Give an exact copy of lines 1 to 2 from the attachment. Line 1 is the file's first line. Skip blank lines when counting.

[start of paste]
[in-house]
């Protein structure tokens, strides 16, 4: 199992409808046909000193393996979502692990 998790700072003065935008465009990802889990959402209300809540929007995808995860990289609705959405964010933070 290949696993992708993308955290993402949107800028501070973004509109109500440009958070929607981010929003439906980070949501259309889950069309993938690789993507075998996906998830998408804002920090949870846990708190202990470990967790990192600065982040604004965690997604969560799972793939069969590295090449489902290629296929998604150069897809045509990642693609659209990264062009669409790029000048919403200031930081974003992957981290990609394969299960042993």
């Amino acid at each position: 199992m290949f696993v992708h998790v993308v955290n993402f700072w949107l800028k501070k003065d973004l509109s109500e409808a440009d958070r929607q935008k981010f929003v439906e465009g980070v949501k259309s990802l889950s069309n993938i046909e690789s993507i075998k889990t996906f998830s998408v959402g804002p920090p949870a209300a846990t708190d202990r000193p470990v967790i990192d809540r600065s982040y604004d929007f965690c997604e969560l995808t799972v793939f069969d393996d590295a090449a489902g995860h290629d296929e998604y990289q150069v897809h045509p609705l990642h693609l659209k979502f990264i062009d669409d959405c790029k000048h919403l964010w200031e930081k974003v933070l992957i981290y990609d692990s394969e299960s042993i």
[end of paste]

[in-house]
């Protein structure tokens, strides 16, 4: 199992409808046909000193393996979502692990 998790700072003065935008465009990802889990959402209300809540929007995808995860990289609705959405964010933070 290949696993992708993308955290993402949107800028501070973004509109109500440009958070929607981010929003439906980070949501259309889950069309993938690789993507075998996906998830998408804002920090949870846990708190202990470990967790990192600065982040604004965690997604969560799972793939069969590295090449489902290629296929998604150069897809045509990642693609659209990264062009669409790029000048919403200031930081974003992957981290990609394969299960042993």